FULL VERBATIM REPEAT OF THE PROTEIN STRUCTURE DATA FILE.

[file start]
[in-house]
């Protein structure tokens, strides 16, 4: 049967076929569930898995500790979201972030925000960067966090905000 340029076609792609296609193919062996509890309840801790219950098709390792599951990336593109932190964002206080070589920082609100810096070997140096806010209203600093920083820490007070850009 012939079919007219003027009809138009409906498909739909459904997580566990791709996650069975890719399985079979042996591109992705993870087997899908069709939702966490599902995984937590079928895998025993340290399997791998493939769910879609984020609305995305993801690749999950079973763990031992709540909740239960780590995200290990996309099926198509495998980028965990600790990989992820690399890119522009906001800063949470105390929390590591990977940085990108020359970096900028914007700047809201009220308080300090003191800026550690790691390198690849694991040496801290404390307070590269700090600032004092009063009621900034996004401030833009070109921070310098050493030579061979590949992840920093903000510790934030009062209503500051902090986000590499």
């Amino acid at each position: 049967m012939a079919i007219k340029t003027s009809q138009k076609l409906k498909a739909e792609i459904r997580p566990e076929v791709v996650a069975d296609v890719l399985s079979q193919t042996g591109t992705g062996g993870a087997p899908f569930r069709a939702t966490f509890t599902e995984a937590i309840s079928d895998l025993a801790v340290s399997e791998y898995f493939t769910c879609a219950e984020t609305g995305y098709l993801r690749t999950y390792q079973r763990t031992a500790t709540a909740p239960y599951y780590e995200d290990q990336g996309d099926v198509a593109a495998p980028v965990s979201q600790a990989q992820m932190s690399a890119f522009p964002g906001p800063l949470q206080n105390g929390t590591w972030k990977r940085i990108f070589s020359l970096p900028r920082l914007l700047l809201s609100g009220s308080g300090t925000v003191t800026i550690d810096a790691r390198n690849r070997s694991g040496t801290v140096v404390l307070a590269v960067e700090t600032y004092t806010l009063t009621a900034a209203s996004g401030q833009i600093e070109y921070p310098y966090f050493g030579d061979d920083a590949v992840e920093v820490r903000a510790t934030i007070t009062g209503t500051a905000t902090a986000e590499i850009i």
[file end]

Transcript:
[in-house]
């Protein structure tokens, strides 16, 4: 049967076929569930898995500790979201972030925000960067966090905000 340029076609792609296609193919062996509890309840801790219950098709390792599951990336593109932190964002206080070589920082609100810096070997140096806010209203600093920083820490007070850009 012939079919007219003027009809138009409906498909739909459904997580566990791709996650069975890719399985079979042996591109992705993870087997899908069709939702966490599902995984937590079928895998025993340290399997791998493939769910879609984020609305995305993801690749999950079973763990031992709540909740239960780590995200290990996309099926198509495998980028965990600790990989992820690399890119522009906001800063949470105390929390590591990977940085990108020359970096900028914007700047809201009220308080300090003191800026550690790691390198690849694991040496801290404390307070590269700090600032004092009063009621900034996004401030833009070109921070310098050493030579061979590949992840920093903000510790934030009062209503500051902090986000590499």
């Amino acid at each position: 049967m012939a079919i007219k340029t003027s009809q138009k076609l409906k498909a739909e792609i459904r997580p566990e076929v791709v996650a069975d296609v890719l399985s079979q193919t042996g591109t992705g062996g993870a087997p899908f569930r069709a939702t966490f509890t599902e995984a937590i309840s079928d895998l025993a801790v340290s399997e791998y898995f493939t769910c879609a219950e984020t609305g995305y098709l993801r690749t999950y390792q079973r763990t031992a500790t709540a909740p239960y599951y780590e995200d290990q990336g996309d099926v198509a593109a495998p980028v965990s979201q600790a990989q992820m932190s690399a890119f522009p964002g906001p800063l949470q206080n105390g929390t590591w972030k990977r940085i990108f070589s020359l970096p900028r920082l914007l700047l809201s609100g009220s308080g300090t925000v003191t800026i550690d810096a790691r390198n690849r070997s694991g040496t801290v140096v404390l307070a590269v960067e700090t600032y004092t806010l009063t009621a900034a209203s996004g401030q833009i600093e070109y921070p310098y966090f050493g030579d061979d920083a590949v992840e920093v820490r903000a510790t934030i007070t009062g209503t500051a905000t902090a986000e590499i850009i």